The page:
Gray said the updated CAP includes more aggressive actions to stem emissions, but also incorporates a general theme of environmental justice, which was less apparent in the original plan.

“The foundation of the whole plan is racial equity,” Gray said. The city used a racial equity tool to make sure the 300 residents who participated in 12 neighborhood workshops reflected the racial diversity of the city. The 90-plus members of the city’s Climate Action Advisory Committee (up from 50 engaged in the original CAP) used the tool to assess every objective in the plan for its ability to improve racial equity and establish a shared approach for equitable climate action. One of the city’s partners, ioby, developed a Racial Justice Guide from lessons learned working in Cleveland.

The 12 workshops dedicated time and financial grants for supporting more than 20 neighborhood projects, which included tree plantings, composting of food waste, installation of solar panels, re-activating vacant land and capturing stormwater, among others.

The updated CAP includes strategies and initiatives in five sustainability focus areas that include energy efficiency, clean energy, sustainable transportation, clean water and green space, and local food/less waste. New to the updated plan are four “cross-cutting priorities” that are addressed throughout the CAP across all five focus areas. These are social and racial equity, good green jobs, climate resilience and business leadership.

The new Climate Action Advisory Committee includes technical experts from Cleveland Neighborhood Progress, ioby, Brendle Group, the Racial Equity Institute, BrownFlynn, Cleveland Urban Design Collaborative, and the University at Buffalo.

Cleveland’s plan highlights six key benefits the advisory committee identified:

  • Local green job creation and sustainable economic development
  • Reduced utility and maintenance costs for homes, businesses, and government
  • Improved risk management and resilience to climate change
  • Healthier, more comfortable homes
  • Improved air quality, public health, and quality of life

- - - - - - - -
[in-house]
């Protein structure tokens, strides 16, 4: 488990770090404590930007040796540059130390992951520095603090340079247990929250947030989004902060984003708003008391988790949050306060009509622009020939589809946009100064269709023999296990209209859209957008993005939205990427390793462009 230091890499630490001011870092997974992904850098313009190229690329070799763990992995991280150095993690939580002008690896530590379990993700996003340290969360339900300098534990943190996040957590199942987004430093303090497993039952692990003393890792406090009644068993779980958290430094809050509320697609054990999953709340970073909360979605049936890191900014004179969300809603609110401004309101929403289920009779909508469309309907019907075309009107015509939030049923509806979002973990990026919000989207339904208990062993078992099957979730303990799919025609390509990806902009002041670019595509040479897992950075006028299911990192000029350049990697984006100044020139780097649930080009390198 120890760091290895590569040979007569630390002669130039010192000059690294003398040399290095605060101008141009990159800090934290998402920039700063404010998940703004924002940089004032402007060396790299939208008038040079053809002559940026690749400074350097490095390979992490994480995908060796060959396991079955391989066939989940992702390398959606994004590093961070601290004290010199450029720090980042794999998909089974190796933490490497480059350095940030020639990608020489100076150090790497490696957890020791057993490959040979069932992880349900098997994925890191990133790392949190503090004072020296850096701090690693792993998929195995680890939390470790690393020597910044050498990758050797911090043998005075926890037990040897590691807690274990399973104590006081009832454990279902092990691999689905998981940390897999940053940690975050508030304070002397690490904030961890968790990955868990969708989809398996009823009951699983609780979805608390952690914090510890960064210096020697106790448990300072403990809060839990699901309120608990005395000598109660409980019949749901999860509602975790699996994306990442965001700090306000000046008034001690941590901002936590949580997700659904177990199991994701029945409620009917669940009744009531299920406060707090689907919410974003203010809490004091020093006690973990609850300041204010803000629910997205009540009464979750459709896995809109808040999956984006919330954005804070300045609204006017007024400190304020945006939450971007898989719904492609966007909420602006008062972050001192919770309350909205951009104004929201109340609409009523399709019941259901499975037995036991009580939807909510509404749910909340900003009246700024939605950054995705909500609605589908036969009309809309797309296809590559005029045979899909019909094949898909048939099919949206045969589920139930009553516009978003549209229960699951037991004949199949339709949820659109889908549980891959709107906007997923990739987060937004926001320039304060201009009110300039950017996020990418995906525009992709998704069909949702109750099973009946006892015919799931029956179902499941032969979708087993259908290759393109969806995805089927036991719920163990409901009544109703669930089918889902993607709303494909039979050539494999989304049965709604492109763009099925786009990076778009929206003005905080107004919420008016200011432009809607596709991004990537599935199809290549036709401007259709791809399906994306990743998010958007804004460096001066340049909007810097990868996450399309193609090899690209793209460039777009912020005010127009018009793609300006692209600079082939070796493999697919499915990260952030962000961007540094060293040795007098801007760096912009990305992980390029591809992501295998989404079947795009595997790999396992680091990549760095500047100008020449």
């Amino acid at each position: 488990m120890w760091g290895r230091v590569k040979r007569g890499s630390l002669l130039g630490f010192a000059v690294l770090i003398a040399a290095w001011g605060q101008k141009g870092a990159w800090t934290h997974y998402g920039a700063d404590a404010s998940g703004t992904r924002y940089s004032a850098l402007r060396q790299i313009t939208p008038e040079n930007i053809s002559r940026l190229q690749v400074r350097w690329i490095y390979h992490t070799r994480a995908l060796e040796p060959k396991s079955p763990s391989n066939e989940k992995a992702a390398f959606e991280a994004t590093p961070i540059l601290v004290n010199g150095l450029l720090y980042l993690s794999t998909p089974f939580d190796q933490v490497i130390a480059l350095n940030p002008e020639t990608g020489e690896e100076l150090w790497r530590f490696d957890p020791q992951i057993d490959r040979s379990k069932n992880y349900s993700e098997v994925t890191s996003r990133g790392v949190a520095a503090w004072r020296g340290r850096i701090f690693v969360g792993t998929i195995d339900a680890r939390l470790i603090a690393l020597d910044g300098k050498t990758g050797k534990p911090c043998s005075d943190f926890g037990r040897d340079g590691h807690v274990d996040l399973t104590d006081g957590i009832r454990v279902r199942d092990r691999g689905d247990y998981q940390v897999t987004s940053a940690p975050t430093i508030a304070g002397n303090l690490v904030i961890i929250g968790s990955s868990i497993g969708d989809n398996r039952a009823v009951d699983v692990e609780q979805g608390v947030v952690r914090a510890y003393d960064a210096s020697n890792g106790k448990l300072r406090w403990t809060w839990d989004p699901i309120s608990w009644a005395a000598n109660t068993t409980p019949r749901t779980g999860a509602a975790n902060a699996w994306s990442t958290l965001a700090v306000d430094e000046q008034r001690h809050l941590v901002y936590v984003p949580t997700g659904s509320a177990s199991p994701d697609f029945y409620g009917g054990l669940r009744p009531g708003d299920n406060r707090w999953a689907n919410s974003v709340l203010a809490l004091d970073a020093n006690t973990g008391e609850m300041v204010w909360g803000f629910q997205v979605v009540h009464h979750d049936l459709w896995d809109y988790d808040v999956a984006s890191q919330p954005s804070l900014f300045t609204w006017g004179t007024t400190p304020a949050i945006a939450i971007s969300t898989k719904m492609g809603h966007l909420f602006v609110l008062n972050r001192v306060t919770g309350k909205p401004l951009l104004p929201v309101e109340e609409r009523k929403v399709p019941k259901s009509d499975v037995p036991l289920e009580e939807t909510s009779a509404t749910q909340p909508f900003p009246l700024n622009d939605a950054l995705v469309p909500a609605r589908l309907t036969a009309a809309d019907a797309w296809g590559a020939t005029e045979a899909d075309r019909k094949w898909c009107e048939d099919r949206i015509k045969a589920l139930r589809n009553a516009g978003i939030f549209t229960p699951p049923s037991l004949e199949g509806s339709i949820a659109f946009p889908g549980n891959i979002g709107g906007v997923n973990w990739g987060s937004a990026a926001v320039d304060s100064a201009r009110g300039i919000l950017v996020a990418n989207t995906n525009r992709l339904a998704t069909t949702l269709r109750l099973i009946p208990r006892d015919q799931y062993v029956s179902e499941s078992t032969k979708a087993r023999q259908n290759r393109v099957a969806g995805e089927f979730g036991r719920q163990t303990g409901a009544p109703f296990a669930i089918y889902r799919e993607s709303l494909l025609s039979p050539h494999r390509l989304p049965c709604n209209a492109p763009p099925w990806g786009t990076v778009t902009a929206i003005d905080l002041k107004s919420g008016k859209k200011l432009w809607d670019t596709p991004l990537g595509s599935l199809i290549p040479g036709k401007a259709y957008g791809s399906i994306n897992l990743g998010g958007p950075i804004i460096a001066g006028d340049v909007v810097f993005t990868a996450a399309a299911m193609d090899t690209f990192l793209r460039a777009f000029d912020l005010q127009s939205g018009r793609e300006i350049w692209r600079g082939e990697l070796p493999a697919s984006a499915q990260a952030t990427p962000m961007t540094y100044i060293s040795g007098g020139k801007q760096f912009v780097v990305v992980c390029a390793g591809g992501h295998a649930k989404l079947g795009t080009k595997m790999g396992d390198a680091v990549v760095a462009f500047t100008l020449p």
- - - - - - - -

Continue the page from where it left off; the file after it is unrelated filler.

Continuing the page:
• A more educated population with the tools to take action at home, at work, and in their community

Gray said climate change is impacting Cleveland in two primary areas: water and heat. He serves as co-chair, with Matt Naud in Ann Arbor, Mich., of the Great Lakes Climate Adaptation Network, which is a regional subset of the Urban Sustainability Directors Network (USDN). He said many cities in the Great Lakes area are facing similar impacts.

“We have a combined sewer system here in Cleveland, as many of these legacy cities do, so that is impacting water quality,” he said. Lake Erie, and the other Great Lakes, are seeing declining ice coverage, which results in more lake-effect precipitation, warming surface temperatures and more robust algae blooms, which are all detrimental to water quality and wildlife, Gray added.

He said the city’s heat island problem is getting worse and its tree canopy is currently only 19 percent, which is about half what it was 50 years ago. Cleveland, once known as The Forest City, now has the goal of planting 50,000 trees by 2020 and getting to a 30 percent tree canopy by 2040, Gray said.

In 2015, the local nonprofit Cleveland Neighborhood Progress received a $660,000 Climate Resilience and Urban Opportunity grant from the Kresge Foundation to help counter historic disinvestment in four low-income neighborhoods within the city. The program helps residents develop policies and undertake projects that reduce energy demand, prepare for climate change impacts and foster social cohesion. It was one of 15 U.S. nonprofits (and the only one in the Midwest) to receive the grant.

“We have climate ambassadors in each of those neighborhoods… and we’re hoping to take the best practices from those neighborhoods to all the neighborhoods in Cleveland,” Gray said.